BRAD DeLONG: Well, if I had to write it over again, I would not say they were the keys to unlock the lock, I would say that there either were 30 locks and you had to unlock each one as time passed and as civilization advanced and people got better at figuring out how to cooperatively work together and discover things. But unlocking the first 27 of the locks or so made a big difference. That by, what is it, near -1000, there are maybe 50 million people on the earth and by 1500 there are 500 million and so your average farm size is only one-10th as large in 1500, notionally, as it was in -1000, and yet people are still eating enough in 1500. Better technology matters a lot.

But up until 1870, better technology did not matter enough. Technology was improving, but only slowly. However, around 1870 with the coming of the industrial research lab, which means you can take science and then you can rationalize and routinize the discovery and development of ways to apply science to be more productive and cooperative. Then the development of the modern corporation, so you can rationalize and routinize developing and deploying useful ingenious technological ideas in the context of the global market economy in which the incentives are absolutely enormous to do this and the incentives are also enormous to take a look around and copy what’s being made elsewhere, and so you deploy and diffuse modern technologies.

Basically, we’ve had as much proportional technological progress since 1870 as we had between -6,000 and the year 1870 that back in the old days, you could expect humans on average to get 5 percent better at producing things over the course of a century, and we get that amount of technological change every two years. Every generation since 1870, humanity has gotten twice as good at working together cooperatively to organize ourselves and to manipulate nature. That means that each generation really is a different society with much greater possibilities for making us all wealthier.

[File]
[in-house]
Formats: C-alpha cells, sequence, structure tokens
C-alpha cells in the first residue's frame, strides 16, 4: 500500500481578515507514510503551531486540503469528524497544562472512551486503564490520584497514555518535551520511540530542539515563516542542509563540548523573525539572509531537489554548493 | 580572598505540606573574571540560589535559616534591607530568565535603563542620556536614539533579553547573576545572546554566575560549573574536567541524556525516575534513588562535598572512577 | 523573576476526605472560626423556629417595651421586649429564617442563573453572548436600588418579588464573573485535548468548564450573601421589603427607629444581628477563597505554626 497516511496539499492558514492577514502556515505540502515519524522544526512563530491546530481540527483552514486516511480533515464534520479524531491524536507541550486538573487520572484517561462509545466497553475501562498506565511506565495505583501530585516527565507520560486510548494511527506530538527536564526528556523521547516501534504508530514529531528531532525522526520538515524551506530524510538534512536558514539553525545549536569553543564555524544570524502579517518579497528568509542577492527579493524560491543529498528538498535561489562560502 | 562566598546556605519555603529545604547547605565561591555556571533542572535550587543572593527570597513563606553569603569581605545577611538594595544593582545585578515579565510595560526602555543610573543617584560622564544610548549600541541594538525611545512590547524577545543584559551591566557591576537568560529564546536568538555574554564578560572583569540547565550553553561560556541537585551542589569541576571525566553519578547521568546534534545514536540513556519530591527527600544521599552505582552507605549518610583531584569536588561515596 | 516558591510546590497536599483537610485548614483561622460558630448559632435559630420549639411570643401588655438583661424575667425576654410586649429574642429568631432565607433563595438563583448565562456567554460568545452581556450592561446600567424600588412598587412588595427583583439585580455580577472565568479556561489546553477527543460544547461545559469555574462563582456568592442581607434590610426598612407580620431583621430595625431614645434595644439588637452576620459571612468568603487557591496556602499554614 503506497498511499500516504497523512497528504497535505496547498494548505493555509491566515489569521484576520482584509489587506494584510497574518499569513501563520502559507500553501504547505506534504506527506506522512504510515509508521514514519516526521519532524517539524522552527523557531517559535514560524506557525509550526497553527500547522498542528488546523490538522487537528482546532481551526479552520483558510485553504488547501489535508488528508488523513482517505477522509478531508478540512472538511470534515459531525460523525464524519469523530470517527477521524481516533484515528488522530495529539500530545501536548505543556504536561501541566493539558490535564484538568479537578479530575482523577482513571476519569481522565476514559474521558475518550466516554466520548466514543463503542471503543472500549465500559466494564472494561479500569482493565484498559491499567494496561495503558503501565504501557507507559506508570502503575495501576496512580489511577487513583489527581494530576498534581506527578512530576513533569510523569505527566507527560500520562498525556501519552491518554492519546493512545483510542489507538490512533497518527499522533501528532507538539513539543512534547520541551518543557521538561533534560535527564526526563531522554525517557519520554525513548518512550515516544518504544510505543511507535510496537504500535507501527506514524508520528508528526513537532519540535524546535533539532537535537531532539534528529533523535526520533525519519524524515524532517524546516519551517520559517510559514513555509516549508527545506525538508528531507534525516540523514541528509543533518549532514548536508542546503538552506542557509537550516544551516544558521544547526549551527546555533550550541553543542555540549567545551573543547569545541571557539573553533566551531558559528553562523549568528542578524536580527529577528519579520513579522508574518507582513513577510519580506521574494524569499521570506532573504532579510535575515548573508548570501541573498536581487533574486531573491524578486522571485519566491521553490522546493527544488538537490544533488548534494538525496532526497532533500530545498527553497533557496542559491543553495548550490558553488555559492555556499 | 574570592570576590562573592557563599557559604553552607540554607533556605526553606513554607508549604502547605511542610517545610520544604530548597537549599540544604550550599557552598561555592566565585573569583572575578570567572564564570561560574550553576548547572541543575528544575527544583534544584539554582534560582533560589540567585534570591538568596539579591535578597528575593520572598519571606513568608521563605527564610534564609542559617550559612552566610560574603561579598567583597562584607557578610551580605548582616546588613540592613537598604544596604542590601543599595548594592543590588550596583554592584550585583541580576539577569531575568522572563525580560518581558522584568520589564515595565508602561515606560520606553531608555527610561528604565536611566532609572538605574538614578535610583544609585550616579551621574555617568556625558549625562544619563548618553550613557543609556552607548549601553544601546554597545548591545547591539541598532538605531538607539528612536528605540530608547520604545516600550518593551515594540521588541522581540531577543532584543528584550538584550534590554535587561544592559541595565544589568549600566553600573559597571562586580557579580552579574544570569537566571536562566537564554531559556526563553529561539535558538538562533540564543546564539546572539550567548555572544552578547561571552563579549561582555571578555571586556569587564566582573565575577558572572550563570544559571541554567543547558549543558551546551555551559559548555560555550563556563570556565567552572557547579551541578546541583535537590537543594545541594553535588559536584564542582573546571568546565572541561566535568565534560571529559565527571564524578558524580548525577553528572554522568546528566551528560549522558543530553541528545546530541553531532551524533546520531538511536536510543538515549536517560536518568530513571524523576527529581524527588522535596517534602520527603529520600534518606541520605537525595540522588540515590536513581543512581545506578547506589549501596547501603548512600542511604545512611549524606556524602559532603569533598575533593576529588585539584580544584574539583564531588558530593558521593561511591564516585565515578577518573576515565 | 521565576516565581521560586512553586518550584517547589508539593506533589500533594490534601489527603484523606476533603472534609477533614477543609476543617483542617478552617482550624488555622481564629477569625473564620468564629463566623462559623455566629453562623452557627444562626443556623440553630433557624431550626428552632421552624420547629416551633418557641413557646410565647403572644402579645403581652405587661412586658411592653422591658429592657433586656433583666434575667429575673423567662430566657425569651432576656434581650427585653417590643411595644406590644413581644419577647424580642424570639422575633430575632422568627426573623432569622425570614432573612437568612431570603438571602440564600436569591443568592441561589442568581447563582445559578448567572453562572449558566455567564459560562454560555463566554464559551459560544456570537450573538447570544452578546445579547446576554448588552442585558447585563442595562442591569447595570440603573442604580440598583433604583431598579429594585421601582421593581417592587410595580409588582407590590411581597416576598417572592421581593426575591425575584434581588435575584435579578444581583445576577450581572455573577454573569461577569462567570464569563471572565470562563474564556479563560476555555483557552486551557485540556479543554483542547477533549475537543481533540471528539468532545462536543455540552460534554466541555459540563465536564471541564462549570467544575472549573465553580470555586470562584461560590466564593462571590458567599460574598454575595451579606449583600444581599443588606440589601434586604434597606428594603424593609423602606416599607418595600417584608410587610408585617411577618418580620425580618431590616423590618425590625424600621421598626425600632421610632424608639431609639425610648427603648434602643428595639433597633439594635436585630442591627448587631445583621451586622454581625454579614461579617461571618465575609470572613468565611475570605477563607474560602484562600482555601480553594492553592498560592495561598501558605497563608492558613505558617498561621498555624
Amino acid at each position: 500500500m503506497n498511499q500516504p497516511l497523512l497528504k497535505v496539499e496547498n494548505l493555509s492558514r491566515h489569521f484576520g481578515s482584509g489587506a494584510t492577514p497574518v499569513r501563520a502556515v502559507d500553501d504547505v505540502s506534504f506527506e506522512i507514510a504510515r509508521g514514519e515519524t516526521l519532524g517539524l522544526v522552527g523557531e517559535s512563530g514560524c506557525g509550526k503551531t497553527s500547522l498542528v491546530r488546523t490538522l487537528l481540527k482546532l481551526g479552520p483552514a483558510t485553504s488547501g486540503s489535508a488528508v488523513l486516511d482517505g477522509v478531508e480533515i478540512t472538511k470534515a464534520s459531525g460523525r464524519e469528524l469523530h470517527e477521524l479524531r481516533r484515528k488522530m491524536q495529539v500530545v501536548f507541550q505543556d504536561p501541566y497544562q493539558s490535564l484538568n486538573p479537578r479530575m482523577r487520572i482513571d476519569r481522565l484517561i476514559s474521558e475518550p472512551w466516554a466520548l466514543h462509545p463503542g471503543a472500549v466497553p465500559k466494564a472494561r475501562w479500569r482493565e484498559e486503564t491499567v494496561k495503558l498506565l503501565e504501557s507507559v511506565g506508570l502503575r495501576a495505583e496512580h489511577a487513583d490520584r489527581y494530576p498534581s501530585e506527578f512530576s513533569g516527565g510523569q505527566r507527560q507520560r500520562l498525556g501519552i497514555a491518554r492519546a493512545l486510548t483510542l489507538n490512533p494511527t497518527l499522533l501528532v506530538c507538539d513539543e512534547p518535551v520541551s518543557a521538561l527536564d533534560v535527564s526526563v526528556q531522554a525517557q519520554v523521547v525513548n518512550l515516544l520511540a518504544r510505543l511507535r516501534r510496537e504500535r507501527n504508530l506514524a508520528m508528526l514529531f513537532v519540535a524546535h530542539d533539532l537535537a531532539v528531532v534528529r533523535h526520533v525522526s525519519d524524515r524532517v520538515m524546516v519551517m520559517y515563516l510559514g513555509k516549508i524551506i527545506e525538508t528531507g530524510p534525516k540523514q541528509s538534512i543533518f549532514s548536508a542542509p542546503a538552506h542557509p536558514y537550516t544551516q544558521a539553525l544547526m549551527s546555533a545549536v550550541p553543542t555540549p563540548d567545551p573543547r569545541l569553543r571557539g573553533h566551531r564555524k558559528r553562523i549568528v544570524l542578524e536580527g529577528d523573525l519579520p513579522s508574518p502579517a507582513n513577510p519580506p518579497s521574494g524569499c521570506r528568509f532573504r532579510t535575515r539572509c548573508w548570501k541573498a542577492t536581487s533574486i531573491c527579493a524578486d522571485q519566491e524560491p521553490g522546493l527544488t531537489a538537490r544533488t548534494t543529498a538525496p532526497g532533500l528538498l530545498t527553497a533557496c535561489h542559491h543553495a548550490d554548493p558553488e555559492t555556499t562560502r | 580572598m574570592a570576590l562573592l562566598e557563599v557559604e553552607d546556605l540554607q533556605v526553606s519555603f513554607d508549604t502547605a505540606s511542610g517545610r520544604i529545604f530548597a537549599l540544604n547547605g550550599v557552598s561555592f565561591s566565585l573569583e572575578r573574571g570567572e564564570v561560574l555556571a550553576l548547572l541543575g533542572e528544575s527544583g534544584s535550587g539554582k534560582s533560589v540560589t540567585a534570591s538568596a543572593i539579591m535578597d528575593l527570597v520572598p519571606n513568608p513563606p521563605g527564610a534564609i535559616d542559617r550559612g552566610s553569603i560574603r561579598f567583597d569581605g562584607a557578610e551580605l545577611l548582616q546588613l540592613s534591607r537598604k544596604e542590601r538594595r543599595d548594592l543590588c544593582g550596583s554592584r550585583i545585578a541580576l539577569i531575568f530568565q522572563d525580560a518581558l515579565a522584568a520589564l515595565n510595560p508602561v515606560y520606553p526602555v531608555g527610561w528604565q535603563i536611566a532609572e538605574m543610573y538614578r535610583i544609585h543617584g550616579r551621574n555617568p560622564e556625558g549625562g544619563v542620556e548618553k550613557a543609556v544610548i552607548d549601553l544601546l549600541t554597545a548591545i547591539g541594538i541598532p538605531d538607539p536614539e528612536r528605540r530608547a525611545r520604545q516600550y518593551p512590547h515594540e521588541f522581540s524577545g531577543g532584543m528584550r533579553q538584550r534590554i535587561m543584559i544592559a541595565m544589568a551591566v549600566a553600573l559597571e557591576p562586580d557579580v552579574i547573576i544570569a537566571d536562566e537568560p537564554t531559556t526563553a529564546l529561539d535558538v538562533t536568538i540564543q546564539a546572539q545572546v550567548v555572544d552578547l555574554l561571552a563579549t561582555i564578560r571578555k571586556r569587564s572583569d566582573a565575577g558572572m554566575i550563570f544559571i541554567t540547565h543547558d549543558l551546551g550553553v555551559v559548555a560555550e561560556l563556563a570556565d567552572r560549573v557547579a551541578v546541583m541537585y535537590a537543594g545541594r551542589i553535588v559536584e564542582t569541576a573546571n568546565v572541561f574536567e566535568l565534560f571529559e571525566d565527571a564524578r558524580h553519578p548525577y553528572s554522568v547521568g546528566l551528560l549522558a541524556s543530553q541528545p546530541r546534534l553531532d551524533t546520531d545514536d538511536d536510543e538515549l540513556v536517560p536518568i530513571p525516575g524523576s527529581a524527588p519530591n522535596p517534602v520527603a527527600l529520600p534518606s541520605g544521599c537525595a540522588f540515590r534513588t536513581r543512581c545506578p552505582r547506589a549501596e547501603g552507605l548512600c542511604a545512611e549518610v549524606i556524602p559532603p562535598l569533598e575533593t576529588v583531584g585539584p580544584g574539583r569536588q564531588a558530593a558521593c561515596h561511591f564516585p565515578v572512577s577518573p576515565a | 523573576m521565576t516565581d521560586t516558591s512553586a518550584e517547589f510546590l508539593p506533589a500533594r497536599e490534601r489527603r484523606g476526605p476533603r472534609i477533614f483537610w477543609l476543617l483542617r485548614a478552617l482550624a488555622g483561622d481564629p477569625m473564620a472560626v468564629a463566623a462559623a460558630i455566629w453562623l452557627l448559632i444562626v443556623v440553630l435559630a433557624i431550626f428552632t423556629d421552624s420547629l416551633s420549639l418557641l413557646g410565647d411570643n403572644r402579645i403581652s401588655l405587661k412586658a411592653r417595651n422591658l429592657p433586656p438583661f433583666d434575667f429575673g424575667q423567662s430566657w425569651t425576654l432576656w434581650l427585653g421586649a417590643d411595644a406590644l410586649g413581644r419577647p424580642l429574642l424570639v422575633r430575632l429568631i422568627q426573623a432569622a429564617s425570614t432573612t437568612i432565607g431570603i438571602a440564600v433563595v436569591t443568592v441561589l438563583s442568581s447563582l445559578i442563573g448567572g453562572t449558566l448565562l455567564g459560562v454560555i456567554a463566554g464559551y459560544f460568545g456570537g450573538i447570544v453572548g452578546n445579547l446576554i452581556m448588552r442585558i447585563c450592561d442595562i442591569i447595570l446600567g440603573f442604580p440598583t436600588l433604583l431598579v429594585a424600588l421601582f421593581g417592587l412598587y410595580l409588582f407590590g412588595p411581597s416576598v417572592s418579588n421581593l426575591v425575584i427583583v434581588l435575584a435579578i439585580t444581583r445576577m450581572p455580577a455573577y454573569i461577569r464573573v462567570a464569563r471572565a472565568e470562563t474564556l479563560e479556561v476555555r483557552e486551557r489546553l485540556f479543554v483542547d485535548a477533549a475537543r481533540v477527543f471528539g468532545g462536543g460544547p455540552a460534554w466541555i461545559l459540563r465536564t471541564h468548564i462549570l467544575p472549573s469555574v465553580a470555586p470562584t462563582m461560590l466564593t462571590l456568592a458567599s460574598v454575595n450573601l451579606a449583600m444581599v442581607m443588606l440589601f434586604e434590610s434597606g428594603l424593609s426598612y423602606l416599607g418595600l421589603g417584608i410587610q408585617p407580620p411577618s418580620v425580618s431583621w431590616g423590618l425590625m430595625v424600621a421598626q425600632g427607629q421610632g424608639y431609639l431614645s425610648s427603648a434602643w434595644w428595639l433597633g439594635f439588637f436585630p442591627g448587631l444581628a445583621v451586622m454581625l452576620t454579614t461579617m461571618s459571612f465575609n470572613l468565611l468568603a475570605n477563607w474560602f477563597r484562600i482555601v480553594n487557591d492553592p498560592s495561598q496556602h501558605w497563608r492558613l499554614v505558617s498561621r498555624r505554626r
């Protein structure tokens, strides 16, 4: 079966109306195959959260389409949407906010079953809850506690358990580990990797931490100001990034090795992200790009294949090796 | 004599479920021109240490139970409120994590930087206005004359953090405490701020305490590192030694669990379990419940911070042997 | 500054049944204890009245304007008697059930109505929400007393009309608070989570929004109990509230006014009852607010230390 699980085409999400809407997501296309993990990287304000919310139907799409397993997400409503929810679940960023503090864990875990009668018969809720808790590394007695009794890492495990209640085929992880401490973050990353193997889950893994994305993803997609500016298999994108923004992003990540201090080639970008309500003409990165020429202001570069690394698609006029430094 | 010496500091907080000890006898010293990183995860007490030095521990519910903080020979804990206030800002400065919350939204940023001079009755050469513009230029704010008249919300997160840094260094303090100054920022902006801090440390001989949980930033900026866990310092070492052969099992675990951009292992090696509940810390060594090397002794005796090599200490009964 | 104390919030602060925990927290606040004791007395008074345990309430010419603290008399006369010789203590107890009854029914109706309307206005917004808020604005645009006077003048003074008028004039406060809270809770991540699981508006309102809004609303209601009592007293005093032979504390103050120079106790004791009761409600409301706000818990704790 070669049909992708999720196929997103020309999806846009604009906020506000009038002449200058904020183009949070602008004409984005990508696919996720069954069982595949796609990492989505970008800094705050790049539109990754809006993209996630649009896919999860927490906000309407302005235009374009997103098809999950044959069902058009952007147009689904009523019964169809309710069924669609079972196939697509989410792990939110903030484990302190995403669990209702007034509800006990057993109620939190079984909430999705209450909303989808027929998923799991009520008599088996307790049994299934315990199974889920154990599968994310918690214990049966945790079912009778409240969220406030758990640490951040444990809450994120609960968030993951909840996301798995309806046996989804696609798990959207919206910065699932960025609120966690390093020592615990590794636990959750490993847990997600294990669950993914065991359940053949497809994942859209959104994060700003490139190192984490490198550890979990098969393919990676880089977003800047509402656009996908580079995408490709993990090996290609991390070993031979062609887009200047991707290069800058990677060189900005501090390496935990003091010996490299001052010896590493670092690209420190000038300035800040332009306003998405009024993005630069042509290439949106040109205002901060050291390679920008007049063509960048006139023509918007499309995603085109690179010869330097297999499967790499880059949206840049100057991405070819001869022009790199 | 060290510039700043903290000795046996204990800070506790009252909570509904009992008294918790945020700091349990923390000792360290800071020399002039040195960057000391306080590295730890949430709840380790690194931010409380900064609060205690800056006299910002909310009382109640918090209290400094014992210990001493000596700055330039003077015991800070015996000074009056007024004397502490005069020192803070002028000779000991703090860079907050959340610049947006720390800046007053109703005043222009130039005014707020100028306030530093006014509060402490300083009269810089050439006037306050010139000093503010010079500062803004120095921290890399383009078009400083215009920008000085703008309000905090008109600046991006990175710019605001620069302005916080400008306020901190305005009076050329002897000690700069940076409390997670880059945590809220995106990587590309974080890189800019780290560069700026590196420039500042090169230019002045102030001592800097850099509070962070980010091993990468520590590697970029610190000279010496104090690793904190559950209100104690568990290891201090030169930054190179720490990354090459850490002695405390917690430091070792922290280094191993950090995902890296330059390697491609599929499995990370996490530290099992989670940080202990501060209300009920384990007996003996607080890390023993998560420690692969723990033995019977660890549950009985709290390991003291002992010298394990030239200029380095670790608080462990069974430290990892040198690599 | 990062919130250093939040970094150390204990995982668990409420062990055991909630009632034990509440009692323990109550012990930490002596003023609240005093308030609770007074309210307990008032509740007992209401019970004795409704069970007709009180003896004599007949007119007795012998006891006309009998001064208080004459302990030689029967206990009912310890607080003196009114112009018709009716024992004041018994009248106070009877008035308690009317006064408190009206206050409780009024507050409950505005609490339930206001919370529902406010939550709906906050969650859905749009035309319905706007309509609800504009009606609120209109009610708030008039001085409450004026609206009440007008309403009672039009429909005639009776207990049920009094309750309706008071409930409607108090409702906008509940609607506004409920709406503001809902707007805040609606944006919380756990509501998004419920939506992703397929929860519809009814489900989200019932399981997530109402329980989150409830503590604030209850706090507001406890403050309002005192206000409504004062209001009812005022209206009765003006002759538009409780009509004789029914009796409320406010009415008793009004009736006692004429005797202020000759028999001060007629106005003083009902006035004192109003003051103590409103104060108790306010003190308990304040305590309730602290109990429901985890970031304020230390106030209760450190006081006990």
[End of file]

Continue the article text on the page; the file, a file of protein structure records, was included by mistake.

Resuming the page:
SEAN SPEER: The notion of American exceptionalism looms large in your history. What’s its role in your understanding of this unique era of economic growth and technological progress? What explains the oversized place of the United States in catalyzing these economic developments? Perhaps more importantly, what’s happened? Why does it feel like America has come to flinch in the face of slowing productivity, stagnant living standards, and sluggish economic growth?

BRAD DeLONG: Well, of course, it was luck. That is the luck of having a continent-scale market and the luck of having the extraordinary river system that North America has. The St. Lawrence and the Great Lakes, the cut off from the St. Lawrence to the Hudson, that is the Erie Canal that lets you avoid unpleasantness, like the fact that the Niagara Falls are rather hostile to boats. Plus the fact that Canada is far enough north that the mouth of St. Lawrence is ice-bound for a depressingly large chunk of the year. The Mississippi, Missouri, Ohio, the Colorado, the Columbia, the Sacramento—lots of wonderful rivers.

On top of these wonderful rivers, we managed to have built railroads by 1870. This means that if it’s worth spending money to figure out how engineers can be deployed to invent it, the benefits from deploying it in the continent of North America they’re two, three, four times as large as the benefits to deploying it in Europe, especially a Europe that is very interested in friend shoring. 

That is, the Germans in 1870 are as uninterested in having key components of their economy made in France as the French are interested in having key components of their economy made in Germany in a way that absolutely dwarfs China and the U.S.’s worries about strategic interdependence and possible weaponization today. After 1870, then the leading industrial countries, the United States, especially its northeast and to some degree its midwest, Britain, and Germany—Germany has the educational system to create engineers in mass but doesn’t really have the capital or the continent-sized market. Britain really doesn’t have the educational system, and too many smart Britons who ought to have begun becoming engineers are instead learning to translate Greek verse and to write ballad poems which the Romans would’ve written if the Romans had been Scots.

Only in Scotland did you have a real engineering education tradition and indeed it shows. So much so that when Gene Roddenberry needed a chief engineer for his starship in the 24th century, what does he do? He picks up on the trope and the stereotype of a Scottish engineer. The United States had the educational system, had the continent-wide scale, had the background in terms that they had the enormous natural resources of the North American continent spread over a very small population, and so the idea that you would need to depress labour productivity in order to save on resources just wasn’t a thing.

That rocket was lit in 1870, reinforced by the fact that America welcomed immigrants from Europe, at least, in a way that no one else did, and that pulled forward the United States so that it was close to being half a generation ahead of the richest and most sophisticated other industrial countries for most of the 20th century. It was the place where the big action was happening. It was, as Leon Trotsky like to say, the furnace where the future was being forged.